CIVIL-003: Improved mixing in engines to reduced NOX
Professor: Susan Gaskin
E-mail: susan [dot] gaskin [at] mcgill [dot] ca
Telephone: 514-426-8041

Research Area: Hydraulics and fluid mechanics


Description: Although recent developments at the international level aim for increasing renewables and phasing out reliance on hydrocarbons, for the shorter term hydrocarbon fuels are expected to remain part of the energy mix. However, the pollutant emissions resulting from the combustion process have detrimental environmental and human health effects. Aero derivative gas turbines are currently used for energy provision and the next generation of engines will need to comply with more stringent pollutant emission legislation particularly for NOX levels in exhaust gases. Reduced levels of NOX are achieved by improved by lower flame temperatures and improved mixing. In this project a simplified hydraulic model will be used to the effect of various parameter on the premixing effectiveness in typical engines. In the larger project both mixing and flow dynamics will be studied using laser induced fluorescence (LIF) and particle image velocimetry (PIV).

Tasks: Collaborate with a Masters student running the experimental tests on the test rig. Student 1: the mixing tests using laser induced fluorescence Student 2: the fluid dynamics tests using particle tracking velocimetry

Deliverables: Student 1: To calibrate and validate the mixing studies using LIF on the test rig. Student 2: To calibrate and validate the flow dynamics studies using PIV on the test rig.

Number of positions:  2
Academic Level: Year 3

CIVIL-004: Experiments on Reinforced Concrete Bridge Pier Caps
Professor: Denis Mitchell
E-mail: denis [dot] mitchell [at] mcgill [dot] ca
Telephone: 514 398-6859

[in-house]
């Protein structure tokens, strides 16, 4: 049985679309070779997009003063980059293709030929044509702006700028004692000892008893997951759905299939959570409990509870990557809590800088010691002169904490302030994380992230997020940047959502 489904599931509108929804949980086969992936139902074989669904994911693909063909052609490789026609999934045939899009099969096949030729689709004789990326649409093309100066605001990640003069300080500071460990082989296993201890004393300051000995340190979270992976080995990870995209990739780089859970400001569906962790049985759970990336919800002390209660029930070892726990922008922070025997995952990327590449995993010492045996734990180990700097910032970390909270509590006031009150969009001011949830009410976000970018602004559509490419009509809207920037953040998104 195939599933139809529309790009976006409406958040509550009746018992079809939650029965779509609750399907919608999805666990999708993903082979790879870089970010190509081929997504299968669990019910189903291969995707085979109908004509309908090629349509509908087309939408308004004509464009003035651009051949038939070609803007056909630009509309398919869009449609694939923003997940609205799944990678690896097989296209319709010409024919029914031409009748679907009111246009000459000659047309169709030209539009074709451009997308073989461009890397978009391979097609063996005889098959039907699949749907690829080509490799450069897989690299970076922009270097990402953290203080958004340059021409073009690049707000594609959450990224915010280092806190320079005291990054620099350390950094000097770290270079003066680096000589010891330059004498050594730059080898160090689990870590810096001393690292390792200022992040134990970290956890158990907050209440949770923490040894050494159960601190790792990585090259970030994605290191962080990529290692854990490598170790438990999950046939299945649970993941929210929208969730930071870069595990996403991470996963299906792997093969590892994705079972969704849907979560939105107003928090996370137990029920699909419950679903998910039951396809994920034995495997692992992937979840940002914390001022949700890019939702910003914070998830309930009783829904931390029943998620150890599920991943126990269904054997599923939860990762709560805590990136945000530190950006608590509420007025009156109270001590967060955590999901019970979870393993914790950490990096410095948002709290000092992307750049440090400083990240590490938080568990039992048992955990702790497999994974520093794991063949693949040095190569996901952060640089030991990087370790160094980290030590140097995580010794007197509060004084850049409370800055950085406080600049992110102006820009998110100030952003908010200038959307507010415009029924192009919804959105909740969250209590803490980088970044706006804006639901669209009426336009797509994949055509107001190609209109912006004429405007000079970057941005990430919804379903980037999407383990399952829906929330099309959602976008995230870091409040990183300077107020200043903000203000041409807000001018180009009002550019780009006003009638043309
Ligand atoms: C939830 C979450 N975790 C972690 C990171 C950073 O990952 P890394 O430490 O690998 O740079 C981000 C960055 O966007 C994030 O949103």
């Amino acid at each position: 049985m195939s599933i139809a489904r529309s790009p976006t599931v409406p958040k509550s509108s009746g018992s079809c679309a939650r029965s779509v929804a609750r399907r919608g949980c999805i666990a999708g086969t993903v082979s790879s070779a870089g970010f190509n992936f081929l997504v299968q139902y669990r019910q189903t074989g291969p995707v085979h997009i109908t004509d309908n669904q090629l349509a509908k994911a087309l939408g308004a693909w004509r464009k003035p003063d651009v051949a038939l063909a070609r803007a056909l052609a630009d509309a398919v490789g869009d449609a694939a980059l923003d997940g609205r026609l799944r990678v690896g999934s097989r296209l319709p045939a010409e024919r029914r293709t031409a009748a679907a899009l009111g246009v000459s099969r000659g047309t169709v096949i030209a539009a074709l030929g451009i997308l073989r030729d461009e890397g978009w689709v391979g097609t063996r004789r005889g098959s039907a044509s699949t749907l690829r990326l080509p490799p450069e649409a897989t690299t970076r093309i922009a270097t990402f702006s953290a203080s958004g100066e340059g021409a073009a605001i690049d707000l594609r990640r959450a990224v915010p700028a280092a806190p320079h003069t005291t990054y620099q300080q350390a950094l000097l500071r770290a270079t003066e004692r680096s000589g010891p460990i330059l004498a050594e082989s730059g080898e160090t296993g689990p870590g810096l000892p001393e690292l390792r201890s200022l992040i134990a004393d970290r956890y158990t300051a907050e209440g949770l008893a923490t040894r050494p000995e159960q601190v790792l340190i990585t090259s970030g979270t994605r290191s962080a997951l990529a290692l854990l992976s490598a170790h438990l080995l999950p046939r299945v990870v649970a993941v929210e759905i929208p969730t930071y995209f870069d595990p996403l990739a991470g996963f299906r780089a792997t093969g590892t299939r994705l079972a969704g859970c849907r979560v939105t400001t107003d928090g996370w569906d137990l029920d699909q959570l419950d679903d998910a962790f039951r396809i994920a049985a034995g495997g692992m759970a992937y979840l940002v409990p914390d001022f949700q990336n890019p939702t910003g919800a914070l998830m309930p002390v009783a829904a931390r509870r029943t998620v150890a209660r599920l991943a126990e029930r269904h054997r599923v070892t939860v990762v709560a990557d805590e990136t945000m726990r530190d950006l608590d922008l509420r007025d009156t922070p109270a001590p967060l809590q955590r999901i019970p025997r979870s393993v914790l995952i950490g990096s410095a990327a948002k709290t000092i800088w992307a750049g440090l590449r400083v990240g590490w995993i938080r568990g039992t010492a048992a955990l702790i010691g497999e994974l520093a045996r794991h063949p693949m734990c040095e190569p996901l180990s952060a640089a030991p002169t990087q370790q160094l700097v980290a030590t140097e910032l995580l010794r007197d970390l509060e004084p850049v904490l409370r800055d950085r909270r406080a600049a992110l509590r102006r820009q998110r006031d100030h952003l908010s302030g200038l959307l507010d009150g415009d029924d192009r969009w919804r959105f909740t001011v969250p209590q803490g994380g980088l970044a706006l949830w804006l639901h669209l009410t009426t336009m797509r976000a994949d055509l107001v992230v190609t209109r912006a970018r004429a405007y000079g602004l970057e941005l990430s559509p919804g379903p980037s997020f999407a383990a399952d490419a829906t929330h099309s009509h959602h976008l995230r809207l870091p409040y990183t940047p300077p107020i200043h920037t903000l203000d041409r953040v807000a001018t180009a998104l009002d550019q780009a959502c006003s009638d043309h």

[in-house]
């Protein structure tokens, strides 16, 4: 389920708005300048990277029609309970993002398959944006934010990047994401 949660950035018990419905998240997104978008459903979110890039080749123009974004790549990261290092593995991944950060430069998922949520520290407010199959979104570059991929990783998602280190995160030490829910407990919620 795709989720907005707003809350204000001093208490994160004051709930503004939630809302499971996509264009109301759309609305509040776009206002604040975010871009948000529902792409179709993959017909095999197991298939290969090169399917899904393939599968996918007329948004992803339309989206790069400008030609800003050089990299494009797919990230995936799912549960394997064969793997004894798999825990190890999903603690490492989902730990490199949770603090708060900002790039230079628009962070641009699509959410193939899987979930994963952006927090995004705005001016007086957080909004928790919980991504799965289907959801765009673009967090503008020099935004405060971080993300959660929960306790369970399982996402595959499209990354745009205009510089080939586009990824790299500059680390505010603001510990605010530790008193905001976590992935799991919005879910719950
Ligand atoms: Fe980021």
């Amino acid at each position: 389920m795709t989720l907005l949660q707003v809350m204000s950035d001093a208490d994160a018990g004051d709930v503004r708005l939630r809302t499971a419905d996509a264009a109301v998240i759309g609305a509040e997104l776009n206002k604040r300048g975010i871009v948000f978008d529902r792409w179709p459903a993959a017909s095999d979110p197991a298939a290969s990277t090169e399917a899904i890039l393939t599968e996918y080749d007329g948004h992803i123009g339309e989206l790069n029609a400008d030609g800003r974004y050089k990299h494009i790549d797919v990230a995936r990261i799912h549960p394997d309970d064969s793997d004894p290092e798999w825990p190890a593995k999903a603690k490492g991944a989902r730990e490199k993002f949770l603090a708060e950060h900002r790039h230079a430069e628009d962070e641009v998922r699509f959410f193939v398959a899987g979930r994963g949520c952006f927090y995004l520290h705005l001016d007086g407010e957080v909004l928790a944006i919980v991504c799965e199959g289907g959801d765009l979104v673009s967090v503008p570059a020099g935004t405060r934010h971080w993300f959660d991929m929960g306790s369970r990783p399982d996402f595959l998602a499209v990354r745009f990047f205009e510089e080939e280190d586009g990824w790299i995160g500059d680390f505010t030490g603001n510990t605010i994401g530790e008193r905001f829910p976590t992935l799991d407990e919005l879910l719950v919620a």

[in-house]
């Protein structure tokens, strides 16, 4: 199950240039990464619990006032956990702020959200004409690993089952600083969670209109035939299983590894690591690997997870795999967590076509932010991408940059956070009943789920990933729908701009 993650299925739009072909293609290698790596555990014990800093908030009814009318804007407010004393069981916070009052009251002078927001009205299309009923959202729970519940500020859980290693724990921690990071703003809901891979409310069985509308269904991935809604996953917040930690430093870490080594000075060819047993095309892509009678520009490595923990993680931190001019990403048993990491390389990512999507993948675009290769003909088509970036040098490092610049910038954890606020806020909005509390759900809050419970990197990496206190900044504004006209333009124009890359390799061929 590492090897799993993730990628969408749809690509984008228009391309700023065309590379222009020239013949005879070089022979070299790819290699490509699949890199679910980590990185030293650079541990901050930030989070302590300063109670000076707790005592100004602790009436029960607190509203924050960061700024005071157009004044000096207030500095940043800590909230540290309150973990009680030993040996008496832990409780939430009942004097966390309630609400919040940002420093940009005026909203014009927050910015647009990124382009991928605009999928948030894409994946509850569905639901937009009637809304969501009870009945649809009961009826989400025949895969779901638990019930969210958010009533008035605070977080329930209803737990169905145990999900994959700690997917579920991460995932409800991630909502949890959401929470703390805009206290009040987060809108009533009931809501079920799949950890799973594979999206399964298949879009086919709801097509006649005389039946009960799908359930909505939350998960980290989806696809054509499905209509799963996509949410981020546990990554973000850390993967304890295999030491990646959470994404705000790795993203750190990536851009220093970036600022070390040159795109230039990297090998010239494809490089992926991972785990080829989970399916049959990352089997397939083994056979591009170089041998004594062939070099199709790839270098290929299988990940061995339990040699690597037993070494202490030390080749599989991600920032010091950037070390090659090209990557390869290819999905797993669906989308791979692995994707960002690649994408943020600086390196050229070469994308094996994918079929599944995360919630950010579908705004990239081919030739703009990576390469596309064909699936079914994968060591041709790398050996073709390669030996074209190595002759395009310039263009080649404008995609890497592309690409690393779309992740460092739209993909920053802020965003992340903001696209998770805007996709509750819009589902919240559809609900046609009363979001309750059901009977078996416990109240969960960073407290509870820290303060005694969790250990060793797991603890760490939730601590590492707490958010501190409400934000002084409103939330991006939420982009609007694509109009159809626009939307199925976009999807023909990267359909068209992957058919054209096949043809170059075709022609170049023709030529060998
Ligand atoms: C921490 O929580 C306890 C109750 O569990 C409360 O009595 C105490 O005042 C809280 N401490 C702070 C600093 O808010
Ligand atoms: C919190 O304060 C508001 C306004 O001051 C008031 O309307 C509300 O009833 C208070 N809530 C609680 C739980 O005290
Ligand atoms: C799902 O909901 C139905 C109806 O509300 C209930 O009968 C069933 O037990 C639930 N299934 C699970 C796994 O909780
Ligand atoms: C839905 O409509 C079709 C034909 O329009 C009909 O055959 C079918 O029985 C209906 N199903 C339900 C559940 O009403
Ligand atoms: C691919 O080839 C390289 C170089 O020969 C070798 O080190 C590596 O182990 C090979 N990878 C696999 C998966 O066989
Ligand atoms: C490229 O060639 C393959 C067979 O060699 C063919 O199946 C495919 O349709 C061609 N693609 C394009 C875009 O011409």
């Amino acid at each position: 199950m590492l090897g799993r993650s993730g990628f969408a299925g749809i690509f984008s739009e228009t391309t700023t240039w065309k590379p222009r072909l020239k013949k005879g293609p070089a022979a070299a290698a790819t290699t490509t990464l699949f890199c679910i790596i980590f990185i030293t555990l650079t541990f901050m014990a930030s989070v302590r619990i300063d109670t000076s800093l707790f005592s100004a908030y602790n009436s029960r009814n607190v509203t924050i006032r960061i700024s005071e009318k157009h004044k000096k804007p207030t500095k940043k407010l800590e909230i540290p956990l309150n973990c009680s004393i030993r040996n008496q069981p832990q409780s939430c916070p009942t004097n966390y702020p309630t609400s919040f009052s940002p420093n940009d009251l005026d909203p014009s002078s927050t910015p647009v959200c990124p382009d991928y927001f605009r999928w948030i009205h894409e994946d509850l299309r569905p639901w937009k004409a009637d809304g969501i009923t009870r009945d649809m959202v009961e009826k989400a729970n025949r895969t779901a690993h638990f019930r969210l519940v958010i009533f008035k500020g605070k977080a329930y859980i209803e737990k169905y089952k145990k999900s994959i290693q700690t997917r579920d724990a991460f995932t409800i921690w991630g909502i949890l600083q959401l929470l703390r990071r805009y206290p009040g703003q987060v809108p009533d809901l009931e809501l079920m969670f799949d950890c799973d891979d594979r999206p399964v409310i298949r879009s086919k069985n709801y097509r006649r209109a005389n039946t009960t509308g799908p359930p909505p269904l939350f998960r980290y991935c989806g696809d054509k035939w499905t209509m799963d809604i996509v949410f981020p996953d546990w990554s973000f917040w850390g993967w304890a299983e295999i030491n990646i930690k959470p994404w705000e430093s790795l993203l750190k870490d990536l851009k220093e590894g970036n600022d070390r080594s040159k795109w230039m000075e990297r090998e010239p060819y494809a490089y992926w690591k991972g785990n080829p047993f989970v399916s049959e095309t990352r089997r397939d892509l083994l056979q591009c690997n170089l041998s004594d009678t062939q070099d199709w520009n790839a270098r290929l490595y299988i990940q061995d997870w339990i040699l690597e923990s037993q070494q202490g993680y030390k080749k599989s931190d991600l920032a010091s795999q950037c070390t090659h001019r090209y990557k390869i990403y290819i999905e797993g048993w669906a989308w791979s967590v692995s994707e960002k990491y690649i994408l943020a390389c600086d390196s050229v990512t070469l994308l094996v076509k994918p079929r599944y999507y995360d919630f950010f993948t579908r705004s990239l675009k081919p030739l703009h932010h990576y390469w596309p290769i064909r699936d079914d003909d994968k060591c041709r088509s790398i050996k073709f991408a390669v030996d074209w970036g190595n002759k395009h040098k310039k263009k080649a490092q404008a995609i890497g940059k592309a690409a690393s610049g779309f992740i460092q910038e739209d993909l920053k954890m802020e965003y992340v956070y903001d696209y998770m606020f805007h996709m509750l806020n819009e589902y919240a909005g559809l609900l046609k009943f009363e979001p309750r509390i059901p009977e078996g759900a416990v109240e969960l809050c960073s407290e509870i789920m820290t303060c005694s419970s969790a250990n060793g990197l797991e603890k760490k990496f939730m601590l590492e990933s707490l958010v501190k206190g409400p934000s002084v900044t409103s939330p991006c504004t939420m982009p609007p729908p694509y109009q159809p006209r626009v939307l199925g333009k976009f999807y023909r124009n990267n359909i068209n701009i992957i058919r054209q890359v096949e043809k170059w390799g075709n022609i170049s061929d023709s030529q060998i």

Research Area: Structural Engineering


Description: Bridge pier cap beams are important structural elements that provide the supporting transition from the bridge superstructure to the piers. The pier caps support concentrated reactions from the bridge girders resulting in a complex flow of stresses in the pier cap. Many pier caps in existing bridges have been found to be deficient and require strengthening. Large-scale reinforced concrete bridge pier caps will be constructed in the structures laboratory. These test specimens will be instrumented with strain gauges to determine the stresses in the reinforcing bars. The specimens will be loaded to failure to determine the complete response of these important elements. Companion specimens will be strengthened using external post-tensioning. These tests will determine the effectiveness of strengthening methods.

Tasks: Construction and instrumentation of test specimens. Testing of pier caps to failure.

Deliverables: Sure poster to be prepared.

Number of positions:  2
Academic Level: Year 2

CIVIL-005: Ozone treatment to increase sustainable energy recovery and reduce biosolids production by anaerobic digestion of waste sludge
Professor: Dominic Frigon
E-mail: dominic [dot] frigon [at] mcgill [dot] ca
Telephone: 514-398-2475

Research Area: Environmental engineering, environmental biotechnology, wastewater treatment


Description: Disposal of biosolids produced during activated sludge wastewater treatment bears serious environmental concerns with important financial implications. Thus, wastewater utilities are obliged to reduce biosolids production, and are turning towards implementation of biosolids minimization technologies. One of the technologies of choice is anaerobic methanogenic digestion of waste activated sludge (WAS), but utilities still want to reduce further the biosolids production. This is an opportunity to improve the energy yield from anaerobic digestion and increase the sustainability of wastewater treatment. The goal of this project is to use ozonation of solids to improve the anaerobic degradation kinetics and the energy yield.

Tasks: Perform the daily maintenance and sampling of the laboratory-scale reactors. Perform laboratory analyses to determine physico-chemical characteristics of samples. Contribute to computer data entry and trend analyses.